An adequate answer to the question of how the AZ Dept. of Education ELL policy is adversely affecting the civil rights of the people of Kayenta requires that it be given not only within the context of the community itself, but also with the acknowledgement that the very language of the discussion has a role to play.
As the complainant, it is only fair to expect that my complaint be registered in my primary language, English. In fact, even after thirteen years living and working in Kayenta, I still know very little Navajo language. Yet I do understand its connection to Navajo culture well enough to state that the language and culture are essentially two sides of the same coin, so to speak. This awareness is also made clear through formal graduate research, particularly in the academic research work going on in Canada. For me, therefore, it is informed through both academic study, as well as experience, my main source of knowledge.
The main thrust of the old "Kill the Indian, Save the Man" philosophy of the 19th and 20th centuries focused upon language replacement. Removing a language from a culture removes the power behind that culture, allowing assimilation into the dominant society to proceed more easily. Fortunately, most Navajo children today are still growing up with traditional Navajo culture around them; but it is not available to them on a steady basis. Family gatherings, community events, news reports, and even rare school events provide cultural experiences for the children. However, the primetime of daily existence for any child is schooling. It occupies the greater part of their day. In a traditional tribal environment, the children would be learning directly from their elders, within the community's context, where the power of the language drives the integration of the culture and the person.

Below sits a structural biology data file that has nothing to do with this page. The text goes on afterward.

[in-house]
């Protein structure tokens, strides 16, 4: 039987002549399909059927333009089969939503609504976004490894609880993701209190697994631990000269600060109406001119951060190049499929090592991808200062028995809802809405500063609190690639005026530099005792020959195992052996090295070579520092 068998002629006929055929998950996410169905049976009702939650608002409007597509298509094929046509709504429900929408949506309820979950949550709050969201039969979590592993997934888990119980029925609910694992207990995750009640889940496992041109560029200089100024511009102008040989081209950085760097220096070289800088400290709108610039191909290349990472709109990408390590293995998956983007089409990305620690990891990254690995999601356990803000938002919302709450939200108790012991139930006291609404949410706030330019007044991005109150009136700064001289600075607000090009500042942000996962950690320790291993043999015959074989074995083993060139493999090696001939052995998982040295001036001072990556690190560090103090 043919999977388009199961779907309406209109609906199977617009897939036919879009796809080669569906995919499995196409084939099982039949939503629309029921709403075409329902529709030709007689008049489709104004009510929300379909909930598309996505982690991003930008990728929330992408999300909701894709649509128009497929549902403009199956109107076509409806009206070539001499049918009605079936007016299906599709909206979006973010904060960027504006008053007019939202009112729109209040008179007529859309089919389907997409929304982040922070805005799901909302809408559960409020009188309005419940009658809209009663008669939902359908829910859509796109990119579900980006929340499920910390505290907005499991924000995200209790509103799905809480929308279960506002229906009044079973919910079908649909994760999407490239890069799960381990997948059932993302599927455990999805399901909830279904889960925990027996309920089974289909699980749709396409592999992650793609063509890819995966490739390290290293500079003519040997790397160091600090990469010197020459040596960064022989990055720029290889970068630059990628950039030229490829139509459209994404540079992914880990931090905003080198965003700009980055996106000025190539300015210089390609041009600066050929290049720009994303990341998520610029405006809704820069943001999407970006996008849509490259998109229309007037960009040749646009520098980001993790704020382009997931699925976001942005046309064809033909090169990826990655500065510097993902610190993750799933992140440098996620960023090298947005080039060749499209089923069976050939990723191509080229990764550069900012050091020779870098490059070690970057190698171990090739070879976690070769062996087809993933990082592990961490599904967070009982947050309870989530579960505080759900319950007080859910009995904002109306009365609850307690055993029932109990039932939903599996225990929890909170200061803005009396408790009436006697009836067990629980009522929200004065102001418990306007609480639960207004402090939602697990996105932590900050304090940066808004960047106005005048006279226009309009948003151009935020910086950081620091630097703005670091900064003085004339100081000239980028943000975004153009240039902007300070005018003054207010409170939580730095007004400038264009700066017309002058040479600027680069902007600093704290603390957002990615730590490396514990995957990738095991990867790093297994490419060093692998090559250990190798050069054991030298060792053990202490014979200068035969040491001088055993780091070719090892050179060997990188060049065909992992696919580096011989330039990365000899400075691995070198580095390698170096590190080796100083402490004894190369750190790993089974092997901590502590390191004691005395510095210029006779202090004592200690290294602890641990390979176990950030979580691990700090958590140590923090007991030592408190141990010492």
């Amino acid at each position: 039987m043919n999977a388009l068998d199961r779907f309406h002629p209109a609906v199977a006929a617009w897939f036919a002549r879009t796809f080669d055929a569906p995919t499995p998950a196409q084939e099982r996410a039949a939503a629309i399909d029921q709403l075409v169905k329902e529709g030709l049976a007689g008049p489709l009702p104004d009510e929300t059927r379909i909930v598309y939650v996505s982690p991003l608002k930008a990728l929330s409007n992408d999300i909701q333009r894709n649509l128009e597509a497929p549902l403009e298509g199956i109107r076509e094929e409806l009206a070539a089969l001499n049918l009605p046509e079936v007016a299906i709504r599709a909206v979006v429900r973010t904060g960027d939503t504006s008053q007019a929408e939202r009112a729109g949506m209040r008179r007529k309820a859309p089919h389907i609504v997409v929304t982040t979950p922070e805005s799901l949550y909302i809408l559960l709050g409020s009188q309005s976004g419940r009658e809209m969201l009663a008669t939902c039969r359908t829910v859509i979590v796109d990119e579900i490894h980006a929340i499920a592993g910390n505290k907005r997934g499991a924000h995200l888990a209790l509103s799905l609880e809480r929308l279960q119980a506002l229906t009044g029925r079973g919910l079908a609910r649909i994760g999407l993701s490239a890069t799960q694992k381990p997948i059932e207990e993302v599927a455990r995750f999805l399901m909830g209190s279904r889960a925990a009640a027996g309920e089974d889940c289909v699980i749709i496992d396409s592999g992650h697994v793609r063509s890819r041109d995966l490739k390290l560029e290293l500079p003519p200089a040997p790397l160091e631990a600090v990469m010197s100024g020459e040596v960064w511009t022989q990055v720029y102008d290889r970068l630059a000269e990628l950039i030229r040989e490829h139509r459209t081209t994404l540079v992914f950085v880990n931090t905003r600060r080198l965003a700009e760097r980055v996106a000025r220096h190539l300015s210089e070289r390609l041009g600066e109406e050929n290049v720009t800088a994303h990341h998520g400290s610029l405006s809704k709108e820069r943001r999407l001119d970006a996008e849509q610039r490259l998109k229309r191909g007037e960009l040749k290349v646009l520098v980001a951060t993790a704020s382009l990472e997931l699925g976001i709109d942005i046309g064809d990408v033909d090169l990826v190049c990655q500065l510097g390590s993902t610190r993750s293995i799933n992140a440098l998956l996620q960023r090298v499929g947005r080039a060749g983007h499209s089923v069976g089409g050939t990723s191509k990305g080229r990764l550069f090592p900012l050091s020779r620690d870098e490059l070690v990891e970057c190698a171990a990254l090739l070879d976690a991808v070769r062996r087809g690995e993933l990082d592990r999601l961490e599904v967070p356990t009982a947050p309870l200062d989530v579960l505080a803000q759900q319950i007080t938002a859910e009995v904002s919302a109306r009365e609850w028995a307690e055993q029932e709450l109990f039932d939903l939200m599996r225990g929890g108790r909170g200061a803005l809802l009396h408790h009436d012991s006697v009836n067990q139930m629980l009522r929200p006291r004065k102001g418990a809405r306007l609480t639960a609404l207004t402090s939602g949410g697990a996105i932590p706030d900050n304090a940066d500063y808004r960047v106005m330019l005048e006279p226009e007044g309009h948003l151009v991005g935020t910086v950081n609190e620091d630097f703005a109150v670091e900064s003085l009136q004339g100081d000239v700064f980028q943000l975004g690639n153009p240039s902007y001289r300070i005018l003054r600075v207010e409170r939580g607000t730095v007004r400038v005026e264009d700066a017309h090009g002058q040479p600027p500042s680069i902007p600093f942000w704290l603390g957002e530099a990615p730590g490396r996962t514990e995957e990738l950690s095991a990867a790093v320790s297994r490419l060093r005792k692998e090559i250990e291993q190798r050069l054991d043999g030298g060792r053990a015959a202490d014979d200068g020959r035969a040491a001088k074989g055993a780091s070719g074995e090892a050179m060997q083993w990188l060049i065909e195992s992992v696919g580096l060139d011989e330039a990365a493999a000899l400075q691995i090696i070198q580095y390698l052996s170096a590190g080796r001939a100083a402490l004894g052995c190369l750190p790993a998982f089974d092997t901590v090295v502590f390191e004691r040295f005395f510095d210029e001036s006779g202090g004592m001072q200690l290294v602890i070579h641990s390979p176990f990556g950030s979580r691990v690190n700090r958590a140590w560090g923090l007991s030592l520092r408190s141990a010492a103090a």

That is not the case in practice today. Today, the child is placed within the State school system, and is subject to the rules, regulations, and practices of that System. Community involvement is restricted to representation by five School Board members, or direct employment within the District- both of which carry within themselves the seeds of potential conflicts of interest. If the rules of the school system are at odds with the community, then the community suffers. This has been the case among Native communities and the state school system literally for generations. It is commonly called a "clash of cultures".